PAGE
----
Angola, more than three times the size of California, extends for more than 1,000 mi (1,609 km) along the South Atlantic in southwest Africa. Angola has three main ethnic groups, each speaking a Bantu language: Ovimbundu 37%, Kimbundu 25%, and Bakongo 13%.
Angola is the third-largest trading partner of the United States in sub-Saharan Africa, largely because of its petroleum exports. Angolan military forces have been posted along the border with the Democratic Republic of Congo, in anticipation of possible unrest related to post DRC election tensions in August and September 2006.
Angola’s narrow coastal plain, where most of the people live, rises to a high interior plateau with rain forests in the north and dry savanna in the south. Angola has substantial mineral resources and hydroelectric power. Angola’s new investment law provides equal access to incentives to both foreign and domestic investors, with foreign investors benefiting from incentives for high priority sectors including energy, manufacturing, water and agriculture.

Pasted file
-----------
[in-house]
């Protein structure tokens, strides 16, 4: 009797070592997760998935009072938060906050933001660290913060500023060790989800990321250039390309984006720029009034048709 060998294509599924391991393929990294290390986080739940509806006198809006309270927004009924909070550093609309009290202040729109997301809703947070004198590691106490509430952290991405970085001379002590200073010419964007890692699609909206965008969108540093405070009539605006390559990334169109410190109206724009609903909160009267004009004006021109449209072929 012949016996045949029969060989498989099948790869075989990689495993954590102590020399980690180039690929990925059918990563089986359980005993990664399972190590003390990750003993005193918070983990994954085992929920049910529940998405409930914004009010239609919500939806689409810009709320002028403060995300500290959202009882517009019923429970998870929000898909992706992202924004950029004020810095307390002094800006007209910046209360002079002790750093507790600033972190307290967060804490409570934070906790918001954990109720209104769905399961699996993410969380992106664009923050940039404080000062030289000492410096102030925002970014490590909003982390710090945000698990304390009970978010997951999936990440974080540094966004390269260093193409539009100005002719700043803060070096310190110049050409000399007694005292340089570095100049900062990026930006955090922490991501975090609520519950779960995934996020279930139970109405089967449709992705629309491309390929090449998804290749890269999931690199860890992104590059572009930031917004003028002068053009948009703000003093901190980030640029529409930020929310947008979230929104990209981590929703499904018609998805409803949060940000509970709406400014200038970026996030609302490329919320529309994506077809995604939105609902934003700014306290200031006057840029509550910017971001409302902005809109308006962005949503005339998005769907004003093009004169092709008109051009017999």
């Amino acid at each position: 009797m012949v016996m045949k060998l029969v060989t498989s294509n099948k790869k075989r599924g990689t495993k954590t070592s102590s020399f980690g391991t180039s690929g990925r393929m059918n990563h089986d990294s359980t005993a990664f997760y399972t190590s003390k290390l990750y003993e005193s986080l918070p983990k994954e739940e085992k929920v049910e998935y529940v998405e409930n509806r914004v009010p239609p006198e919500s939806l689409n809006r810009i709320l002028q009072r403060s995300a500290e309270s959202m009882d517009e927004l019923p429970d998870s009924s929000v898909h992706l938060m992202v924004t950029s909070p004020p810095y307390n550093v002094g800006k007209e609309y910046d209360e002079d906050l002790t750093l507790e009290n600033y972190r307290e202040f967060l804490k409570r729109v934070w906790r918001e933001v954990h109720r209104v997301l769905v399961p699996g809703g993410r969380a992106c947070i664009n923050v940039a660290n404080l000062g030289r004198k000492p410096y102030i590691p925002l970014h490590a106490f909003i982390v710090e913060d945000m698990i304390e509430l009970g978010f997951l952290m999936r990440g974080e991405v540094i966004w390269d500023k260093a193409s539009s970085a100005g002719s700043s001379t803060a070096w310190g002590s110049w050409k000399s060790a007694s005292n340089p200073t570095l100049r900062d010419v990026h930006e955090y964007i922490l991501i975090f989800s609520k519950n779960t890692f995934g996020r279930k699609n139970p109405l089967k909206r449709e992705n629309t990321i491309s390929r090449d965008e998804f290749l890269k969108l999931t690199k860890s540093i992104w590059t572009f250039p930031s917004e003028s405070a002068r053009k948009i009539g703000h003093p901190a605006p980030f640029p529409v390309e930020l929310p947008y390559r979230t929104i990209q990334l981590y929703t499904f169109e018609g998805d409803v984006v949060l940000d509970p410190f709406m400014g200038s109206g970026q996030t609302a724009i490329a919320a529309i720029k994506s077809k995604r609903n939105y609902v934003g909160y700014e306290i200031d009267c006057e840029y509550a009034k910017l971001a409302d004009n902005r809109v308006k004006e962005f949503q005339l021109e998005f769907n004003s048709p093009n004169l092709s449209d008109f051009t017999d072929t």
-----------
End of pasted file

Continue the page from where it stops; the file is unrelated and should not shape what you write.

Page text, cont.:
Angola, like all other countries and territories eligible for Canadian development assistance, can benefit from various programs. Angola, which remains one of the poorest countries in the world, has seen its next elections delayed until 2008. The original inhabitants of Angola are thought to have been Khoisan speakers. A supplier of crude oil to the US and China, Angola denies allegations that revenues have been squandered through corruption and mismanagement.
Modern Angola derives its name from the king of Ndongo. Oil production remains largely offshore and has few linkages with other sectors of the economy, though a local content initiative promulgated by the Angolan Government is pressuring oil companies to source from local businesses. The Angolan commercial code, financial sector law, and telecommunications law all require substantial revision. Although the war has ended, ground travel throughout Angola can be problematic due to land mines, which were used extensively during the war.
Embassy in Luanda has prohibited its employees from using TAAG, Angolas national airline, for domestic or international flights due to concerns regarding safety and maintenance. Persons violating Angolan laws, even unknowingly, may be expelled, arrested or imprisoned. The insignia of the Republic of Angola shall be formed by a segmentof a cogwheel and sheaves of maize, coffee and cotton, representing respectivelythe workers and industrial production, the peasants and agricultural production.
Many Angolans assume that government officials are the greatest beneficiaries of the country’s wealth. The modern development of Angola began only after World War II.
Gordon Warre writes about world at large read more at cycling crazy and low fat foods.